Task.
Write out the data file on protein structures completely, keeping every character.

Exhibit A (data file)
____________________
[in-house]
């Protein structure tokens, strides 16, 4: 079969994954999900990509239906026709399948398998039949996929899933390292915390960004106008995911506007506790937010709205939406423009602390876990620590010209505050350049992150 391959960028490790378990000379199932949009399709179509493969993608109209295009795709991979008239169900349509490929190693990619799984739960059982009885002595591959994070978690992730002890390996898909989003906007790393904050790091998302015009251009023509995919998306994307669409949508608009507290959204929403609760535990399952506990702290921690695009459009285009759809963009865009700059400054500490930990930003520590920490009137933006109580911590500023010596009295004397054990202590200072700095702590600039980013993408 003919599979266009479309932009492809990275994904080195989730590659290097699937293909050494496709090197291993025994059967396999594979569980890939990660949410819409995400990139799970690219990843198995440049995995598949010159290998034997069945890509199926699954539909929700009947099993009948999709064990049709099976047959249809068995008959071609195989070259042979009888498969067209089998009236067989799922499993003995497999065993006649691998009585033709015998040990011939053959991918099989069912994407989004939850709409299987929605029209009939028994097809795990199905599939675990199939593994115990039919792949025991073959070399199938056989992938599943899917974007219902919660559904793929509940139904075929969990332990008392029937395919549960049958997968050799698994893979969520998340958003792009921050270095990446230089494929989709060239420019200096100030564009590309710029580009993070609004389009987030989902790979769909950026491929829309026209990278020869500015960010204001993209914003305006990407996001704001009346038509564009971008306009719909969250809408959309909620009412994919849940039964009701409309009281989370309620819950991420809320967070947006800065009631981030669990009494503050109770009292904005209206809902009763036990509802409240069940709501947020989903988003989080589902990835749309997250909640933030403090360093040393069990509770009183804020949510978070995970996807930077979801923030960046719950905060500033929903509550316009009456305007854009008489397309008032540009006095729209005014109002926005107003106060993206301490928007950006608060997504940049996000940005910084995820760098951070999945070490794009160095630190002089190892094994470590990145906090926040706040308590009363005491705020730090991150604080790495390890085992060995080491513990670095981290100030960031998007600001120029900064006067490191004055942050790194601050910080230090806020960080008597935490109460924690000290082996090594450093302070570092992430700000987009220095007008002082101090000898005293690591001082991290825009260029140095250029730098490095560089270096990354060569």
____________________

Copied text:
[in-house]
């Protein structure tokens, strides 16, 4: 079969994954999900990509239906026709399948398998039949996929899933390292915390960004106008995911506007506790937010709205939406423009602390876990620590010209505050350049992150 391959960028490790378990000379199932949009399709179509493969993608109209295009795709991979008239169900349509490929190693990619799984739960059982009885002595591959994070978690992730002890390996898909989003906007790393904050790091998302015009251009023509995919998306994307669409949508608009507290959204929403609760535990399952506990702290921690695009459009285009759809963009865009700059400054500490930990930003520590920490009137933006109580911590500023010596009295004397054990202590200072700095702590600039980013993408 003919599979266009479309932009492809990275994904080195989730590659290097699937293909050494496709090197291993025994059967396999594979569980890939990660949410819409995400990139799970690219990843198995440049995995598949010159290998034997069945890509199926699954539909929700009947099993009948999709064990049709099976047959249809068995008959071609195989070259042979009888498969067209089998009236067989799922499993003995497999065993006649691998009585033709015998040990011939053959991918099989069912994407989004939850709409299987929605029209009939028994097809795990199905599939675990199939593994115990039919792949025991073959070399199938056989992938599943899917974007219902919660559904793929509940139904075929969990332990008392029937395919549960049958997968050799698994893979969520998340958003792009921050270095990446230089494929989709060239420019200096100030564009590309710029580009993070609004389009987030989902790979769909950026491929829309026209990278020869500015960010204001993209914003305006990407996001704001009346038509564009971008306009719909969250809408959309909620009412994919849940039964009701409309009281989370309620819950991420809320967070947006800065009631981030669990009494503050109770009292904005209206809902009763036990509802409240069940709501947020989903988003989080589902990835749309997250909640933030403090360093040393069990509770009183804020949510978070995970996807930077979801923030960046719950905060500033929903509550316009009456305007854009008489397309008032540009006095729209005014109002926005107003106060993206301490928007950006608060997504940049996000940005910084995820760098951070999945070490794009160095630190002089190892094994470590990145906090926040706040308590009363005491705020730090991150604080790495390890085992060995080491513990670095981290100030960031998007600001120029900064006067490191004055942050790194601050910080230090806020960080008597935490109460924690000290082996090594450093302070570092992430700000987009220095007008002082101090000898005293690591001082991290825009260029140095250029730098490095560089270096990354060569």